Four questions that parents should ask their child’s sporting event operators.  
By Ian Mcginnis

We all like to assume that when we drop our kids off for practice or take them to a weekend tournament, that the adults running the event have the safety and well-being of your child at the forefront of their mind. Often times they do! Sometimes they don’t. More frequently, they do but don’t realize that they’re not covering all their bases and could potentially be putting the kids at risk. I would argue that it is warranted to have concerns about your kid’s safety at sporting events. After all, there is an inherent risk present with all sport participation. The following questions are ones that you can (should) ask your school or sports club, whomever is sponsoring the practice or event.

1. Do you have any emergency action plan?
The National Athletic Trainers’ Association (NATA) recommends that every organization that sponsors athletic activity should have an emergency action plan (EAP) in place. EAPs are essentially blueprints for how an emergency situation should be handled in the vent that it should occur. EAPs are made per venue or facility and contain the address of the facility, a map of the facility with ambulance access points, roles and responsibilities of personnel on site, and the address of nearby emergency departments and urgent cares. While most athletic injuries are relatively minor, life threatening injuries are unpredictable and occur without warning. EAPs allow for a coordinated response to handle any emergency quickly and efficiently. 

2. Will there be an AED at the event?
A-E-D stands for automated external defibrillator. This is the equivalent of those paddles that the doctors on TV hold, rub together, and then yell “clear” before placing them on the chest shocking their patient back to life. AEDs are used in cardiovascular emergencies, can detect abnormal heart rhythms, and can provide a shock to put the heart back in the correct rhythm. While you might not expect your child to experience cardiac arrest, sudden cardiac death is the number one cause of sudden death in youth athletes! Access to an AED and early defibrillation are paramount to the patient surviving a cardiac event.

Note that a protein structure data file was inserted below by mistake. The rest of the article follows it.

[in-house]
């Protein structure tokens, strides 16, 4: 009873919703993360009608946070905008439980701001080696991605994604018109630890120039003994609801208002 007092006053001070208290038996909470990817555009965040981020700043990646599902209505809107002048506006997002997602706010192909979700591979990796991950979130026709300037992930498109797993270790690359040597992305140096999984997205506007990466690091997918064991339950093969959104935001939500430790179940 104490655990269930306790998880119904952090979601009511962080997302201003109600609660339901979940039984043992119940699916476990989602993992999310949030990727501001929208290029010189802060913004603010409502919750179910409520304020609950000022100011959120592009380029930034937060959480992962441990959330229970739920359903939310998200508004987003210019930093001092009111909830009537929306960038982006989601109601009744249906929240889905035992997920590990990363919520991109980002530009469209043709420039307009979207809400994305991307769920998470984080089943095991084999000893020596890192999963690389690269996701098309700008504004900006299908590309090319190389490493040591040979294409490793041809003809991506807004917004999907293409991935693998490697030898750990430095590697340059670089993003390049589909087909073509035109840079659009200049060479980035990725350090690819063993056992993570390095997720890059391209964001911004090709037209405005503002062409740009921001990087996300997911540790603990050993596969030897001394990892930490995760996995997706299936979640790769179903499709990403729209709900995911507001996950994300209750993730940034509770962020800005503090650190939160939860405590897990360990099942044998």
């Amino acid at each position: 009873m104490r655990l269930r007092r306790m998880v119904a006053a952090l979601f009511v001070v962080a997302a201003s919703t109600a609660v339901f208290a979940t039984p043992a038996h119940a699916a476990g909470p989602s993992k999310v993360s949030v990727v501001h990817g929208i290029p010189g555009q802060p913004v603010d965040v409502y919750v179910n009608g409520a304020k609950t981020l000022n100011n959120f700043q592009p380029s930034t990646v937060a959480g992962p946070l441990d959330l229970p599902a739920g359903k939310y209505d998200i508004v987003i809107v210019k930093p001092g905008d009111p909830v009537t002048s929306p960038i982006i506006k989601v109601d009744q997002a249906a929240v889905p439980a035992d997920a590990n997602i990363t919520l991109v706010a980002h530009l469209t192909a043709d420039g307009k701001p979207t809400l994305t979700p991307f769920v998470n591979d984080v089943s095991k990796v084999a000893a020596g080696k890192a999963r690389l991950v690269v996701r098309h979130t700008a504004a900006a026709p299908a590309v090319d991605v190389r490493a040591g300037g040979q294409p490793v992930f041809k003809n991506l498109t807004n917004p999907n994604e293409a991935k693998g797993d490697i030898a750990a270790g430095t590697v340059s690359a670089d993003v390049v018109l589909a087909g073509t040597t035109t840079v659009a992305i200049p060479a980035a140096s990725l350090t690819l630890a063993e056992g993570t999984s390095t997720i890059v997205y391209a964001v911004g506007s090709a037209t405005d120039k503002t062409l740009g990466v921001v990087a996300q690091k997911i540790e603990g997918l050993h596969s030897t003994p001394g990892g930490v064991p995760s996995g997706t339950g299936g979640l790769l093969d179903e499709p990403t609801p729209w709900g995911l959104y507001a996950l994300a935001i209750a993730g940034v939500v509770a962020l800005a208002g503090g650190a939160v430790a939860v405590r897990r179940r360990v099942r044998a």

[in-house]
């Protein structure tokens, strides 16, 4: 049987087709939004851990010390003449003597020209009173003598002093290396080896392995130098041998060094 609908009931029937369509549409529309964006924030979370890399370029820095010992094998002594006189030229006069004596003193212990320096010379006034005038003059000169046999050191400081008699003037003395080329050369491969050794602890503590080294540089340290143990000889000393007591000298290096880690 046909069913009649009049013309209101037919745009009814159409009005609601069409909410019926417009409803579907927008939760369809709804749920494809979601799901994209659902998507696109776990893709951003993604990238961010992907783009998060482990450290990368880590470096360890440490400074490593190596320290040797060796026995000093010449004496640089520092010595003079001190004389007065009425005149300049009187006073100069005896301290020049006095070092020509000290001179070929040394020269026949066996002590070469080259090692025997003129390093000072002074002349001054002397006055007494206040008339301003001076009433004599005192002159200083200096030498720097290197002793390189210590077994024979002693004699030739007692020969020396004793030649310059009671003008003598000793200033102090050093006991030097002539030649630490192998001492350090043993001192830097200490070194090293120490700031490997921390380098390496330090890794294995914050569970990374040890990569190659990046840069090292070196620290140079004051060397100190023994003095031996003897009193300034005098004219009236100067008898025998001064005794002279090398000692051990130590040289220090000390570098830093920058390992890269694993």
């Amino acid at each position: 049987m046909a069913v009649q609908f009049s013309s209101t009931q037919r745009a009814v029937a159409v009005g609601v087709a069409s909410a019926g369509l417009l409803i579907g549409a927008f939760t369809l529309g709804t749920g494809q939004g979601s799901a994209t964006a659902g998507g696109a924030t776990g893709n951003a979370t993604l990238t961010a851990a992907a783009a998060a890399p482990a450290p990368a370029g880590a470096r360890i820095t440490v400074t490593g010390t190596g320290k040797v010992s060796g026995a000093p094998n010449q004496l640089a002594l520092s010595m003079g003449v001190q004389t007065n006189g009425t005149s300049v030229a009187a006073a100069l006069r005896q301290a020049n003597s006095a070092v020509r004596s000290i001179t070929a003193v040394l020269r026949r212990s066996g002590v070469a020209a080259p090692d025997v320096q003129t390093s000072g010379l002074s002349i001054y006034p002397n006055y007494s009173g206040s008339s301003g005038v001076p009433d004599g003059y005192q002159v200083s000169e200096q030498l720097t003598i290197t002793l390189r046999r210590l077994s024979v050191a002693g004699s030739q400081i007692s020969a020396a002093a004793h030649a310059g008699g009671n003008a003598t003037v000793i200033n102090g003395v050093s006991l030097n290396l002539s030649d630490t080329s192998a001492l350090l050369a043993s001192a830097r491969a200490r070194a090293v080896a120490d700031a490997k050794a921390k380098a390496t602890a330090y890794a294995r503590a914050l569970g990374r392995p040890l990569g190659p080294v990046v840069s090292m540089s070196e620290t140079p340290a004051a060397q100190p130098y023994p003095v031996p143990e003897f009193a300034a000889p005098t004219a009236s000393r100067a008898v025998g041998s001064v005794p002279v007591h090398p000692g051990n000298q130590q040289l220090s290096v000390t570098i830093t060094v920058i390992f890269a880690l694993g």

3. What are your weather policies?
Your team’s sponsoring entity should have policies in place to accommodate extreme weather (e.g., lightning, extreme heat). According to the National Weather Service (NWS), lightning kills an average of 47 people and injures over 250 people in the United States each year. Exertional heat stroke (EHS) is routinely among the leading cause of athletics related deaths. Both of these dangers are eliminated with appropriate preparation.

There are means of monitoring lightning activity that are completely free, including WeatherBug. When lightning gets within a certain range 6 miles activity should be suspended and participants should be in a lightning safe shelter. It is only safe to resume activity after there have been no strikes within 6 miles for at least 30 minutes. For some larger sporting events, it might be appropriate to be more conservative and suspend play at 10 miles so that there is sufficient time to move everybody inside.

Hot and humid conditions put athletes (particularly those in equipment laden sports) at an increased risk of EHS. EHS is defined as a core body temperature above 105 degrees Fahrenheit. If not promptly recognized and treated, it can lead to multisystem organ failure and death. Fortunately, with a little bit of preparation and foresight, EHS is easily treated and 100% survivable with cold water immersion.

4. Are there medical personnel (ahem… athletic trainers … ahem) on site? 

Because of the inherent risk of sporting activity, medical personnel should be on site to evaluate, manage, and treat acute injuries and emergencies. Athletic trainers are certified and licensed healthcare professionals who are trained in injury prevention, immediate and emergency care, clinical evaluation and diagnosis, and therapeutic intervention and rehabilitation of injuries and medical conditions. Not only are they able to provide acute care in the event of an injury or emergency, they’re able to create an emergency action plan, perform cardiopulmonary resuscitation, and monitor extreme weather. 

Organizations that sponsor athletic activities have an obligation to make sure they’re providing a safe environment for your child to thrive in. Do not be hesitant or afraid to ask about the provisions that are in place for player safety. While life threatening injuries and lightning strikes are rare occurrences, we must maintain a certain level of vigilance and not be complacent. Consider athletic trainers to be members of the Night’s Watch, guarding your athlete from injuries and looking out for their safety. 

“Sports gather and now my watch begins. I am an athletic trainer, treater of boo-boos, healer of ouchies, purveyor of safety.”
-Athletic Trainer at the Wall (Probably)

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